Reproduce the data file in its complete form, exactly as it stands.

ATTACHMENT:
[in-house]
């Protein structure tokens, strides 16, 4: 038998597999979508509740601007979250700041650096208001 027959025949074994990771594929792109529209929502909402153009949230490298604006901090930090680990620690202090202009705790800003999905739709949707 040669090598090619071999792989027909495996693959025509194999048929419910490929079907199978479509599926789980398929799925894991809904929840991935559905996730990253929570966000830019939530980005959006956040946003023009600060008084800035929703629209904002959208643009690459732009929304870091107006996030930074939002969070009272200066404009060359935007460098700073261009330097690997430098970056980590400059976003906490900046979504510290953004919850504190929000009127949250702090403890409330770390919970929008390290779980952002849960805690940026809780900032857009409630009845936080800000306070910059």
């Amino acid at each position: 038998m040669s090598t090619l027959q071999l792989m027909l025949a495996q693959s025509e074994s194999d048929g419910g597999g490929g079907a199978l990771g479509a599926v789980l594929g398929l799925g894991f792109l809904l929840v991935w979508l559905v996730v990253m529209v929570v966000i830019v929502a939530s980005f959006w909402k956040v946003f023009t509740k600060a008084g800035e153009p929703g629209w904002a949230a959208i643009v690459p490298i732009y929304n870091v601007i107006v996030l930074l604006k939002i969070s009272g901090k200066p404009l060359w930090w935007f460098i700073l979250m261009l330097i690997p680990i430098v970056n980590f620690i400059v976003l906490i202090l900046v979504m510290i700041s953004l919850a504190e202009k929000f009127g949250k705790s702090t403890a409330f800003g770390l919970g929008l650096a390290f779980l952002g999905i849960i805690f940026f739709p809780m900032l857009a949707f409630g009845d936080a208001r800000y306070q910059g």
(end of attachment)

[in-house]
């Protein structure tokens, strides 16, 4: 038998597999979508509740601007979250700041650096208001 027959025949074994990771594929792109529209929502909402153009949230490298604006901090930090680990620690202090202009705790800003999905739709949707 040669090598090619071999792989027909495996693959025509194999048929419910490929079907199978479509599926789980398929799925894991809904929840991935559905996730990253929570966000830019939530980005959006956040946003023009600060008084800035929703629209904002959208643009690459732009929304870091107006996030930074939002969070009272200066404009060359935007460098700073261009330097690997430098970056980590400059976003906490900046979504510290953004919850504190929000009127949250702090403890409330770390919970929008390290779980952002849960805690940026809780900032857009409630009845936080800000306070910059």
């Amino acid at each position: 038998m040669s090598t090619l027959q071999l792989m027909l025949a495996q693959s025509e074994s194999d048929g419910g597999g490929g079907a199978l990771g479509a599926v789980l594929g398929l799925g894991f792109l809904l929840v991935w979508l559905v996730v990253m529209v929570v966000i830019v929502a939530s980005f959006w909402k956040v946003f023009t509740k600060a008084g800035e153009p929703g629209w904002a949230a959208i643009v690459p490298i732009y929304n870091v601007i107006v996030l930074l604006k939002i969070s009272g901090k200066p404009l060359w930090w935007f460098i700073l979250m261009l330097i690997p680990i430098v970056n980590f620690i400059v976003l906490i202090l900046v979504m510290i700041s953004l919850a504190e202009k929000f009127g949250k705790s702090t403890a409330f800003g770390l919970g929008l650096a390290f779980l952002g999905i849960i805690f940026f739709p809780m900032l857009a949707f409630g009845d936080a208001r800000y306070q910059g």